Microfinance and street childrenMicrofinance and street childrenMicrofinance and street childrenMicrofinance and street children
Is microfinance an appropriate tool to address the street children issue?
By Badreddine Serrokh,Solvay Business School (Free University of Brussels) ***June 2006
HERE ARE MILLIONS
of street children around theworld, floating and working here and there in thestreets of big metropolitan cities of the “South”. Witnessing the diversity characterizing such children andthe impossibility to define a “typical” street child, UNICEFtried to bring some light to the concept and proposed a binary terminology: the first category, termed “
children of the streets
”, live and work on the streets, 24h/24; thesecond category, labelled “
children on the streets
”, spendmost of their daytime there, before returning to theirfamilies at night. However, the concept of street childrenis an umbrella term, and operational definitions varywidely among countries.Beyond the complexity of finding an appropriatedefinition, the last 20 years demonstrated the intricateand harmful situations such children are facing. Highly vulnerable to hazardous working conditions,experiencing loneliness, medical problems, neglect andabuse, some governments and organisations started inrecent years to put jointly their effort in order to findeffective and sustainable solutions to the issue.This paper, mainly based on a field research of 45 daysamong street children of Bangladesh, is attempted toenrich the panel of solutions proposed, by focusing on anew intervention tool which revolutionized thedeveloping world: microfinance.Mainly based on the provision of credit and savingsservices to low-income people, microfinance is bringing hope to millions of poor households worldwide, who perceive access to financial services as an essentialcondition for getting away from the cycle of poverty inwhich they are trapped by giving them tools to taketheir own destiny on hand. Although considerable attention has been paid to adult people, little interest has been given to children, and a high research gap exists. Indeed, it is generally assumedthat, due to their young age, this population segmentdoes not need financial services; and, even if it might bethe case, providing them those services might createmore harm than good.Focusing on the particular segment of “street children”,this paper challenges these assumptions by structuringan analysis around two central questions:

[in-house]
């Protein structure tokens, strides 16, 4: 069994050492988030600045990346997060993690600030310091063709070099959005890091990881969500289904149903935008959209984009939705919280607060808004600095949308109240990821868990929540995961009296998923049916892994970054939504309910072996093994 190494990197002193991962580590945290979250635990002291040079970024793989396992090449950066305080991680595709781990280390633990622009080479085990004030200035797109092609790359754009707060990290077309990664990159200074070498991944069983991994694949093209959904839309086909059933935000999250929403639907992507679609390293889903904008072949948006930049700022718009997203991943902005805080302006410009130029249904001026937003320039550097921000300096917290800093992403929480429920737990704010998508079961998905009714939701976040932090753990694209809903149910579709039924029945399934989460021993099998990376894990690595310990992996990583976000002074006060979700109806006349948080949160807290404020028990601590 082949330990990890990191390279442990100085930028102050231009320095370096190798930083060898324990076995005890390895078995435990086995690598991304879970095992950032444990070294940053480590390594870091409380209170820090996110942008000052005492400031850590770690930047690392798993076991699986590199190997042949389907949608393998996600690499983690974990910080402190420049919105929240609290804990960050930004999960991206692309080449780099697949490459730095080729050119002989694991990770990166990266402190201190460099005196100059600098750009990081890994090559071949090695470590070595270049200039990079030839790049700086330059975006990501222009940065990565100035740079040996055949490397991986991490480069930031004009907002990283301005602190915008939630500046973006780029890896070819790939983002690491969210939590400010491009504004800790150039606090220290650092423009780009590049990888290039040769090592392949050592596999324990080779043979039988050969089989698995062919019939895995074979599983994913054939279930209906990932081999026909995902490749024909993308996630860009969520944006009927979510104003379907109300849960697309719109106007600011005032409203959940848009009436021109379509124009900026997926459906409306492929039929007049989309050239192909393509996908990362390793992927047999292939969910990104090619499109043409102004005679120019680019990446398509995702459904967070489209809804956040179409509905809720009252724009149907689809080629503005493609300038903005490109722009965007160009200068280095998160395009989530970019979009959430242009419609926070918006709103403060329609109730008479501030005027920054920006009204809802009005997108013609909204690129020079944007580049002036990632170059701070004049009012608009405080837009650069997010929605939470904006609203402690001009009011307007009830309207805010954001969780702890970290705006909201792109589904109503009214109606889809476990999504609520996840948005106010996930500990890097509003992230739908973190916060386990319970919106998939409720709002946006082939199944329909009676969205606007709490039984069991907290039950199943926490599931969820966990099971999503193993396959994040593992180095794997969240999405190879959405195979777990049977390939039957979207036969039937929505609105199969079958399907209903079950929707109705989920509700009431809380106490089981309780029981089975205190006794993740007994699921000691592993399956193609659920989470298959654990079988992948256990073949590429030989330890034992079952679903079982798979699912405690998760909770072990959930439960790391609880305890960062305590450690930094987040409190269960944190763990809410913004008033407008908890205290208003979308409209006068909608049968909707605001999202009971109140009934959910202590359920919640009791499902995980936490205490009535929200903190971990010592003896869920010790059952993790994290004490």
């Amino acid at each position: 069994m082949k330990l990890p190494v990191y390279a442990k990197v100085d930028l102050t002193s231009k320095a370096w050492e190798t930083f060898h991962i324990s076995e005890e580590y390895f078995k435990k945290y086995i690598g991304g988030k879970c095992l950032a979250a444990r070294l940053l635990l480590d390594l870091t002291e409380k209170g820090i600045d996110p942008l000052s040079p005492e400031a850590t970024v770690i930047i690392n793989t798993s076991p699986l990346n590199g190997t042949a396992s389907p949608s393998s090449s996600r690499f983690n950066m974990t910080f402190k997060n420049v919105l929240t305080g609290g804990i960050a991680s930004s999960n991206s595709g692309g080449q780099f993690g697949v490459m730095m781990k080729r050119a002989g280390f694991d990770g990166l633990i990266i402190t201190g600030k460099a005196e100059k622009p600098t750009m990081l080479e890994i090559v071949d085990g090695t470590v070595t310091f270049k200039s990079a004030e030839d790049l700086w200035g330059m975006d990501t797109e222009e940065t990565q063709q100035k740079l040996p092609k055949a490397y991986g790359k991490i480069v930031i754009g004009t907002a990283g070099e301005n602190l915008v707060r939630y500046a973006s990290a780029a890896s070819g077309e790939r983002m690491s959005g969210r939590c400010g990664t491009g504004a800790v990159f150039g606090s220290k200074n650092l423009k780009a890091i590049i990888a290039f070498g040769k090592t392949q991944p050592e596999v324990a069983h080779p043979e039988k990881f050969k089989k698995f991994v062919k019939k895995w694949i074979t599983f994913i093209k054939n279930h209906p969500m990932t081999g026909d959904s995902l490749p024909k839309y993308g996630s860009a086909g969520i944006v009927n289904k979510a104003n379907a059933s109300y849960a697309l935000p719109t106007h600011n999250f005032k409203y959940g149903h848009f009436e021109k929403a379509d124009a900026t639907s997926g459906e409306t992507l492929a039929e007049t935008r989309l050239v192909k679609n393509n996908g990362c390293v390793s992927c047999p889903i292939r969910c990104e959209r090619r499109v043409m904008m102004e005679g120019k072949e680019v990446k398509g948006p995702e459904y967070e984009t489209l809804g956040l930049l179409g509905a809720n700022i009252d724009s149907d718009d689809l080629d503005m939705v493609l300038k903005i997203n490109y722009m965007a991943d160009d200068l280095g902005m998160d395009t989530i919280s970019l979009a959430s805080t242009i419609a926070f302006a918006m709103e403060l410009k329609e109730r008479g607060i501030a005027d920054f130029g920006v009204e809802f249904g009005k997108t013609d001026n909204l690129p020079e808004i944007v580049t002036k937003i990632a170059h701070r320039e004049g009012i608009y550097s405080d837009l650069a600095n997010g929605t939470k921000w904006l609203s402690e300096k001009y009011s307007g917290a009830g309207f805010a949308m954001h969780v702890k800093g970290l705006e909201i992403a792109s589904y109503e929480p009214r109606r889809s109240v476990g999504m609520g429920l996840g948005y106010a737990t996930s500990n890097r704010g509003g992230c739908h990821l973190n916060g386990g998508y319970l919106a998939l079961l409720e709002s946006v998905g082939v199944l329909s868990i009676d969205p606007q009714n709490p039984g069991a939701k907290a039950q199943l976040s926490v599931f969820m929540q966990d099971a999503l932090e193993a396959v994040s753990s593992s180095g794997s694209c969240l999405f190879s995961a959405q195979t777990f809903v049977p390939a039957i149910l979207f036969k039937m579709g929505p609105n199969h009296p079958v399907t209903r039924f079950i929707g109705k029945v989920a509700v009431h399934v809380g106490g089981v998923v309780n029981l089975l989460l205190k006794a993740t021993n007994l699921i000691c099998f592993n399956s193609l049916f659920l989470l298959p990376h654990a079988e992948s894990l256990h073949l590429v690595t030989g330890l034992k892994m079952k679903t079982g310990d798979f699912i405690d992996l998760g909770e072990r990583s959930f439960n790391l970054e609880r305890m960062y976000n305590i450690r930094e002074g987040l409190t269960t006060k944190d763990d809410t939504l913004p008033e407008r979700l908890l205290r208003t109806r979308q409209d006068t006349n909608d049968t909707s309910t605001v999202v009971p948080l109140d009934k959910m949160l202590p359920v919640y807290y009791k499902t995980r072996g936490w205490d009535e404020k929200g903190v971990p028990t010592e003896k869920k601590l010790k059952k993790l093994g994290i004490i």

1. What are the main demand drivers of streetchildren for financial services?2. How can we supply them those services in aneffective and sustainable way, in order toenhance street children’s well-being?
Our paper highlights a first requirement that needs to be considered before being able to answer those twocentral questions: the need to change our common beliefs about street children and child work. First,regarding street children, the common view perceivesthem as criminals, irresponsible, destitute and withoutany capacity, leading therefore to pity. Second, the verysensitive issue of child work has often been seen as adichotomy, where either the child does not work and istherefore well; either he does work and must be keptaway from any kind of work in order to be well.However, those two sets of beliefs seem to be toosimplistic regarding the complexity of the issue.
*** Thesis submitted in partial fulfilment for the degree of Management Engineer”, under the supervision of Dr. Daniel Traça,titular of the chair of sustainable human development at Solvay Business School, and the support of Pr. Marc Labie, from Warocqué School of Economics and Business in Mons-Hainaut, and Pr. Christian Platteau, from the Free University of Brussels and head of Proman Consulting